Red sex-links also are good producers of brown eggs, but the eggs are gigantic.


The size of her eggs is a great disadvantage to the hen, principally because the large shells require more calcium than the hen can provide. As the hen ages, her egg shells become more and more fragile, no matter how much oyster shell we provide or how many eggs shells we return to the hens to eat. Often these eggs break in the nest and are consumed by the hen herself or other hens. The broken egg content also coats other eggs in the nest and makes them difficult to clean.

A couple of days ago one of our red sex link hens became ill or exhausted. She lay all day under one of the nest boxes. Yesterday morning she was dead. Dennis left her remains in the woods for the coyotes.

I have concluded that producing or keeping red sex link hens is unethical. I know, I’m some kind of nut, but it does not seem right to produce a chicken that lays gigantic eggs. What’s more, I’m deeply sorry for the little red hen, who gave her all producing eggs.

Copyright 2013 by Shirley Domer

Friday, November 29, 2013

Just Food


It seems that most Americans don’t know how to cook or prefer not to cook. They buy thirty-one percent more packaged food than fresh food. Thirty percent of all meals are eaten in the car. Twenty-five percent of Americans eat a fast food meal every day. Only forty-three percent of American families eat a meal together every day. My grandmother would be appalled, my mother would be appalled, and I am appalled. How did this come to pass?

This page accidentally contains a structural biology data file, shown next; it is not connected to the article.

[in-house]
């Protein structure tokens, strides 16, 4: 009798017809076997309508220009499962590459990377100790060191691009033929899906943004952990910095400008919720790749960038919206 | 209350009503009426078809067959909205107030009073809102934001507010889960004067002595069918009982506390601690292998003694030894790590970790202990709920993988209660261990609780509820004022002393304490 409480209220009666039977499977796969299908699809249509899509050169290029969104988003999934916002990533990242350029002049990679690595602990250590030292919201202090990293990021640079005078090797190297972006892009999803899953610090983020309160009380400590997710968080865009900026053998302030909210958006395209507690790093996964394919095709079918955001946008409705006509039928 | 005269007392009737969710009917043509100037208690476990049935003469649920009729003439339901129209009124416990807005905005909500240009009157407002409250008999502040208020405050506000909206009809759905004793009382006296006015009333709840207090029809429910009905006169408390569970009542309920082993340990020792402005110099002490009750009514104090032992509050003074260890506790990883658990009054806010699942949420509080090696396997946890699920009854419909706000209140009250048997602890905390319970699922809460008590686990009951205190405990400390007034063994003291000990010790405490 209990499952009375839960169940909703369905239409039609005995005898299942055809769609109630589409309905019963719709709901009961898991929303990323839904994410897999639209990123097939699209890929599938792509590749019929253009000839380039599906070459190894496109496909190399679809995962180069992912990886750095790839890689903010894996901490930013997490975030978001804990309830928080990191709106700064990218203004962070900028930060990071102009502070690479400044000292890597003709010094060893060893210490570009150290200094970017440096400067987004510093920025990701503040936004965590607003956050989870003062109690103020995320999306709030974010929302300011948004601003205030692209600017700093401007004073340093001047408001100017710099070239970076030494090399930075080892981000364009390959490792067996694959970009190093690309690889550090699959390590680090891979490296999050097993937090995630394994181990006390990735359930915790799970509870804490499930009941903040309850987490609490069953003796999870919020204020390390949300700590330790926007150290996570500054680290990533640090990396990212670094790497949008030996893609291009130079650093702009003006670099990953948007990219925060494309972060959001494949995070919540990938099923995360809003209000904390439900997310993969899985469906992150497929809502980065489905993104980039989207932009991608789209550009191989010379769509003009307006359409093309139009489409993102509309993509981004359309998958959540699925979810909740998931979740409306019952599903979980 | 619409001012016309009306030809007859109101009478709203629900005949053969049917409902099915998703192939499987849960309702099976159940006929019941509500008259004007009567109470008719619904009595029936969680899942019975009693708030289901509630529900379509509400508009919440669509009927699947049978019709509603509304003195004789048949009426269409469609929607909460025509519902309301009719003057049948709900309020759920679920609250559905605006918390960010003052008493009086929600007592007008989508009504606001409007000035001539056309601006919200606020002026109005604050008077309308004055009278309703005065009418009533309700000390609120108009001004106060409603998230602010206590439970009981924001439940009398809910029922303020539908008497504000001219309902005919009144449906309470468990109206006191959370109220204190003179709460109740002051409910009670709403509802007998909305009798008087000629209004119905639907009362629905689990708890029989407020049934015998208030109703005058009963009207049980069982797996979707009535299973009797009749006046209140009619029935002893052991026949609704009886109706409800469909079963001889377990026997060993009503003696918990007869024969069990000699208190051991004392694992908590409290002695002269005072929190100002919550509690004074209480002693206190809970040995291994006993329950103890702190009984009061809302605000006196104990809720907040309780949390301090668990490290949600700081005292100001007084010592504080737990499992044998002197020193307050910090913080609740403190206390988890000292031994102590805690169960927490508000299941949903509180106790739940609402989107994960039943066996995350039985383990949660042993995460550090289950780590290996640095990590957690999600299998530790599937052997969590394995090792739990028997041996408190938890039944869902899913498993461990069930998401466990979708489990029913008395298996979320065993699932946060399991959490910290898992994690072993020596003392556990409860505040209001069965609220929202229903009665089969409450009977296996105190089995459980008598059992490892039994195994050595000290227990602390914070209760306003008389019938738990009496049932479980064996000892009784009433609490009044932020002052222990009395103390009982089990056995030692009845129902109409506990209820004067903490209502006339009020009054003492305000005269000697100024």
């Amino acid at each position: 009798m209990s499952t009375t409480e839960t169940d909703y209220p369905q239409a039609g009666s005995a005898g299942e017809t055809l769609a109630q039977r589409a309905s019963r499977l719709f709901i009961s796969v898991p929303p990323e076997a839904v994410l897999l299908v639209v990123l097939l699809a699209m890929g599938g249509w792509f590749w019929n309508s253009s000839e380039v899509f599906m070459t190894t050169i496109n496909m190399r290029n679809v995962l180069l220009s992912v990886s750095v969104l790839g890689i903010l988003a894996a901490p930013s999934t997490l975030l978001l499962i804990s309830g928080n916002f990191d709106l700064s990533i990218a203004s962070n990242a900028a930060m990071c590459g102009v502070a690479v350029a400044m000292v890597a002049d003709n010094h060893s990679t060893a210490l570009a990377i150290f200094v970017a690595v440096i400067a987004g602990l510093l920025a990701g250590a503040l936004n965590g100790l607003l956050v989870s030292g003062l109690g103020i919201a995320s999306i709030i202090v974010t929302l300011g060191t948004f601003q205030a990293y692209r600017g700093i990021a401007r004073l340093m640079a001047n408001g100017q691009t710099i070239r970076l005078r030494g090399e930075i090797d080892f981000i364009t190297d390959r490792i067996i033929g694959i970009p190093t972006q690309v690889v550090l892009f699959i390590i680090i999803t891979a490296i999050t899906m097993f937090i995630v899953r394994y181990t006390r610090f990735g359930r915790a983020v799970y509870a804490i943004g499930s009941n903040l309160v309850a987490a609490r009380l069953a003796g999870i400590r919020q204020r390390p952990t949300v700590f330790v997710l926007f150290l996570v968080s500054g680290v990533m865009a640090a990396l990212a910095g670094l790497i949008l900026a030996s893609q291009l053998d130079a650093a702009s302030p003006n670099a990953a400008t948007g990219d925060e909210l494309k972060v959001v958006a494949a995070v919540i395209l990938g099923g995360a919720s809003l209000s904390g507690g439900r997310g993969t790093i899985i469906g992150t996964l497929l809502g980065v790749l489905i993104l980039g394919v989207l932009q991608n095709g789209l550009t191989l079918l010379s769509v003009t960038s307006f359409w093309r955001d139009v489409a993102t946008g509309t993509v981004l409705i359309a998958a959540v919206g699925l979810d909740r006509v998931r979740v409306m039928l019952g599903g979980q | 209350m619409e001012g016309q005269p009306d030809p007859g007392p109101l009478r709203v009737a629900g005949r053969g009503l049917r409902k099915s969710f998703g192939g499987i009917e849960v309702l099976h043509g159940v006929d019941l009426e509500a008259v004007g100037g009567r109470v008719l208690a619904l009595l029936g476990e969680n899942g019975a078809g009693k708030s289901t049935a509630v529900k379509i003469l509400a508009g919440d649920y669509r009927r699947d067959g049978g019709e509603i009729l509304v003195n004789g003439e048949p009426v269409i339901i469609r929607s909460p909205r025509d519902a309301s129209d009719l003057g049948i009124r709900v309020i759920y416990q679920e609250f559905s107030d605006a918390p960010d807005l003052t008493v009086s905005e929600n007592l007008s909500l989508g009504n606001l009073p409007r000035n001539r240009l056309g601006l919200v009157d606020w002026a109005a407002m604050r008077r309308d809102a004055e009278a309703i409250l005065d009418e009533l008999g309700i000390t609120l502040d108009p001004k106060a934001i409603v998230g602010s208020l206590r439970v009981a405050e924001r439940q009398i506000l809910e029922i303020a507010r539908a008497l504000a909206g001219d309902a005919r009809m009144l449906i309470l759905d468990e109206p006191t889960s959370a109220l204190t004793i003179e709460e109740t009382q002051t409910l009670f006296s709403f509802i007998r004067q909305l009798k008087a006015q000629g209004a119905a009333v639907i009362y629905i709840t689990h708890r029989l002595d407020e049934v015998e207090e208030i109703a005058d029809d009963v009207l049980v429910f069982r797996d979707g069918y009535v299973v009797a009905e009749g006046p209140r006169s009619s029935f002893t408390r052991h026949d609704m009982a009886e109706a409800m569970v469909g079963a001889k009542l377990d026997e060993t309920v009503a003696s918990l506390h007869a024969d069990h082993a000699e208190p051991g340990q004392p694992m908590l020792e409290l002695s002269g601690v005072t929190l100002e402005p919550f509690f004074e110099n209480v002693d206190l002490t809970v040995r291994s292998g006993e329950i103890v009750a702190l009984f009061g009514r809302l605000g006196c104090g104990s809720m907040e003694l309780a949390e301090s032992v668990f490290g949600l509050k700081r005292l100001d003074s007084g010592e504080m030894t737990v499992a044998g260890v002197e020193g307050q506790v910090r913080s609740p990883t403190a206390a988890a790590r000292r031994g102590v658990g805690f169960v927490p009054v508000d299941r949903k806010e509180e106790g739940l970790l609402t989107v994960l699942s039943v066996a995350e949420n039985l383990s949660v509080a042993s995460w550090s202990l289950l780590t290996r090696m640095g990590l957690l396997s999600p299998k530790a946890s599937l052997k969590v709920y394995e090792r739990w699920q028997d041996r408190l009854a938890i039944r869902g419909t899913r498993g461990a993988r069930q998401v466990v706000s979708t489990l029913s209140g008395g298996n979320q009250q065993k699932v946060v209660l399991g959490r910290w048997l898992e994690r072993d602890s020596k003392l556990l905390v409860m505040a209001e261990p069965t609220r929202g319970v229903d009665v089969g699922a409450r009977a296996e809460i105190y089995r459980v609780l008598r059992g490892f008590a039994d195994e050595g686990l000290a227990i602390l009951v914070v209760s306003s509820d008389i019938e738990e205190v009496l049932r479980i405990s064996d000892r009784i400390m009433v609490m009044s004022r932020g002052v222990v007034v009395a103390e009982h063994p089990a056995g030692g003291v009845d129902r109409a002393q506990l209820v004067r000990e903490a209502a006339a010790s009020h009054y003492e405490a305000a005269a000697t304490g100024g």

At one time within my memory, everybody cooked, rich and poor alike. I remember sitting in the kitchen of an impoverished schoolmate. Her mother was preparing supper, mixing a flour concoction that I didn’t recognize. What was clear to me, though, was that this family would have a very sparse supper, but a homemade one.

The just food newsletter, which came in the mail yesterday, announces with pride that their food bank is now offering classes that will help their low income clients become more self-sufficient, including cooking classes.

Great, I thought. This is exactly what is needed, a revival of cultural cooking skills. Then I read further.

“Through these classes clients have learned to make chicken noodle soup from scratch, coconut curry chicken with white jasmine rice, cilantro salad, jambalaya, and quinoa salad.”

Hold it! Coconut curry chicken with white jasmine rice? What good will that lesson do for a woman who is trying to feed her family on food stamps? The cheapest jar of curry powder I could find cost $3.69. White jasmine rice, $1.32 per pound. Coconut milk per can, $2. We haven’t even bought the chicken yet.

The white jasmine rice isn’t even nutritious. All that’s left in white rice after processing is starch. All the vitamins and minerals have been discarded. Long grain brown rice costs less ($1.12 per pound) and packs nutrients.

Just a word or two about cilantro salad, which I have never made nor eaten. Every cilantro salad recipe I’ve seen calls for several other expensive ingredients, such as shallots ($4.95 per pound), asparagus, and toasted sesame oil. I'm not even going to discuss jambalaya (shrimp, sausage, chicken, spices, etc.) or quinoa ($6.70 per pound).

It’s not surprising that the cooking classes are the brain child of a former “executive chef” at a local restaurant. Personally, I think the program would do more good if the food bank found a couple of grandmothers from the German Baptist community to teach the classes, grandmothers who have years of experience cooking nutritious meals on a shoestring budget for their families. They know how to make delicious no-frills meals using a few common ingredients, including fresh vegetables and fruit.